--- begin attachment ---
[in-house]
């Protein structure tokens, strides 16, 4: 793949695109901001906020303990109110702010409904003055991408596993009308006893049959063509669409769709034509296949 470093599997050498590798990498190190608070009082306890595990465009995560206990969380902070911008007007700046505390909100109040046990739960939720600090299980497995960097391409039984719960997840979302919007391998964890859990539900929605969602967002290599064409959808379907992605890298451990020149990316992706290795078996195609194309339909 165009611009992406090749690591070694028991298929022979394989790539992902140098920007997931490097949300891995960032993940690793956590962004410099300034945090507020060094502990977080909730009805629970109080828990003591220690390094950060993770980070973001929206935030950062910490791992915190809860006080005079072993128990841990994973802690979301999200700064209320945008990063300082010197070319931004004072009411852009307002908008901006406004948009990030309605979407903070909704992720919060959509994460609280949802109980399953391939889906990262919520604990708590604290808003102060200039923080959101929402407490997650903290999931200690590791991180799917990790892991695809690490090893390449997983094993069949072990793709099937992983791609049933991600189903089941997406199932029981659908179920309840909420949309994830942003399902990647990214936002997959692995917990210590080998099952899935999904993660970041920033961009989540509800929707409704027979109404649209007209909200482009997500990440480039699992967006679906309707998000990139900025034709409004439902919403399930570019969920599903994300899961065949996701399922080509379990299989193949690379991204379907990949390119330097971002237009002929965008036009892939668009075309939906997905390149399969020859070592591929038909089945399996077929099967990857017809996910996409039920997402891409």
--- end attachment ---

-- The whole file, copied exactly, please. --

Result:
[in-house]
């Protein structure tokens, strides 16, 4: 793949695109901001906020303990109110702010409904003055991408596993009308006893049959063509669409769709034509296949 470093599997050498590798990498190190608070009082306890595990465009995560206990969380902070911008007007700046505390909100109040046990739960939720600090299980497995960097391409039984719960997840979302919007391998964890859990539900929605969602967002290599064409959808379907992605890298451990020149990316992706290795078996195609194309339909 165009611009992406090749690591070694028991298929022979394989790539992902140098920007997931490097949300891995960032993940690793956590962004410099300034945090507020060094502990977080909730009805629970109080828990003591220690390094950060993770980070973001929206935030950062910490791992915190809860006080005079072993128990841990994973802690979301999200700064209320945008990063300082010197070319931004004072009411852009307002908008901006406004948009990030309605979407903070909704992720919060959509994460609280949802109980399953391939889906990262919520604990708590604290808003102060200039923080959101929402407490997650903290999931200690590791991180799917990790892991695809690490090893390449997983094993069949072990793709099937992983791609049933991600189903089941997406199932029981659908179920309840909420949309994830942003399902990647990214936002997959692995917990210590080998099952899935999904993660970041920033961009989540509800929707409704027979109404649209007209909200482009997500990440480039699992967006679906309707998000990139900025034709409004439902919403399930570019969920599903994300899961065949996701399922080509379990299989193949690379991204379907990949390119330097971002237009002929965008036009892939668009075309939906997905390149399969020859070592591929038909089945399996077929099967990857017809996910996409039920997402891409």